Senator AIKEN. Yes.
The CHAIRMAN. Senator Young.

Senator Young. A farmer who produced a good quality wheat would get a break in the open market and get a better price for the stuff he produced

Mr. Hughes. That is right.

Senator YOUNG (continuing). Whereas a producer of poorer quality of wheat would get the same as a producer of good quality on that part that is used for human consumption. Payment on the certificate would be the same whether he produced good wheat or poor wheat?

Mr. HUGHES. That is right.
Senator YOUNG. But it would provide a much greater incentive?

Mr. HUGHES. Very much greater than we have provided in the market place, which is about the only place where you can get premium for quality.

Senator Young. Then the consumers of bread would be paying what is a fair price, or parity, for what they use?

Mr. HUGHES. Yes.

Senator YOUNG. And there would not be any extra tax on bread, would there?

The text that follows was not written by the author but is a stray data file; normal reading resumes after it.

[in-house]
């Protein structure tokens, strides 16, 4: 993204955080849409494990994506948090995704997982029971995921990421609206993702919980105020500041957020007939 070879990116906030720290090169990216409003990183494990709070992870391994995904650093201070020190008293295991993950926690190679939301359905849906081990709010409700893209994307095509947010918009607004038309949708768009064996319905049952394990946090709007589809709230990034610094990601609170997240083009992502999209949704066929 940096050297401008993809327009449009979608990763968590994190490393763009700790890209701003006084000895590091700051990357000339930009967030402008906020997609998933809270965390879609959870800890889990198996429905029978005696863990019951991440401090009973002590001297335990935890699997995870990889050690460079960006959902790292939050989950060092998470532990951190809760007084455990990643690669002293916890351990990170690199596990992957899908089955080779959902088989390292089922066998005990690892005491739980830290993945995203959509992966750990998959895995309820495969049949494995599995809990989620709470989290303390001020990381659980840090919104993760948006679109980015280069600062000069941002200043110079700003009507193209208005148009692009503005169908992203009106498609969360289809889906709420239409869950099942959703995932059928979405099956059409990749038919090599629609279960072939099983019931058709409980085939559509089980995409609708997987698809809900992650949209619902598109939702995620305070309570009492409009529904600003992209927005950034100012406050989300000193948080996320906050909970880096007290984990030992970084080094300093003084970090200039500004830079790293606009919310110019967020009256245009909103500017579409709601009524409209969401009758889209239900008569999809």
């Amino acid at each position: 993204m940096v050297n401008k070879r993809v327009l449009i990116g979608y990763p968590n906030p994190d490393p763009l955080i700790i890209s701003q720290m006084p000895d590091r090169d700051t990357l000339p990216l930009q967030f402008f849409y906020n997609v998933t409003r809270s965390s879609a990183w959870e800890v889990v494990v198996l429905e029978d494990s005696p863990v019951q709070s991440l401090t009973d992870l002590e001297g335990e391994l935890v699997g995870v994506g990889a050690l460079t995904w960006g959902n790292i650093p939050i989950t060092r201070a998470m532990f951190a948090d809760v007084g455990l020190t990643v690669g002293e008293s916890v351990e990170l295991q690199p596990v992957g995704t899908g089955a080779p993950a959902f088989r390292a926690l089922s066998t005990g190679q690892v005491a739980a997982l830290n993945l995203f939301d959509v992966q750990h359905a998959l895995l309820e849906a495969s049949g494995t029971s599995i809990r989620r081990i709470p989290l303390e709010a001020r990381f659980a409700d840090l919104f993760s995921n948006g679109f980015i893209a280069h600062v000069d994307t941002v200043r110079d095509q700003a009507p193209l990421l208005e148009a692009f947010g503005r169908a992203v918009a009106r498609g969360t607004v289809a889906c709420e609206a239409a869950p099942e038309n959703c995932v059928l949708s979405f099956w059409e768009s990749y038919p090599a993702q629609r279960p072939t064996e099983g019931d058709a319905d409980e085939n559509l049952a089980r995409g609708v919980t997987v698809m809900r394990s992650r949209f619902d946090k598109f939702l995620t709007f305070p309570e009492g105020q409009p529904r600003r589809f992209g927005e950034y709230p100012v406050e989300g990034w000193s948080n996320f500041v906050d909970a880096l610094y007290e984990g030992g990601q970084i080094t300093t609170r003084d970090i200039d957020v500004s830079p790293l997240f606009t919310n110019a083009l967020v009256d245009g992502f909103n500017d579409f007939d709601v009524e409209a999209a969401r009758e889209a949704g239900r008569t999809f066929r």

Mr. HUGHES. I cannot see how there could be. The bakers say that the flour is costing them as much today as it had at any time in history. They are actually paying the highest price for four now they have ever paid.

Senator YOUNG. Some of our wheat has been selling for as much as 30 and 40 cents a bushel of premium in the last fall. The premiums have dropped down now.

Mr. HUGHES. I was just going to say, mine have, too. In fact, they have been eliminated as of the middle of December

Senator Young. Just one more question.
Is Mr. George Mickleson of my State on your committee?
Mr. HUGHES. Yes. He attended this meeting.

Senator Young. He approved the plan here?

Mr. HUGHES. He had one reservation. He felt that he would go along with the idea, with the principle, but he felt that these domestic quotas should be based on the percentage of use.

In other words, the spring wheat, if it all went into the food market, then they should get it on all their wheat.

Senator YOUNG. He is looking after interests?

Mr. HUGHES. Yes. We sympathize with that, although my wheat, where I happen to live-I raise premium winter wheat-last year got a premium of 25 cents a bushel over the support rate for every bit of my wheat.

Senator Young. Mr. Mickleson is a very good farmer, and he is vice president of the Farm Bureau.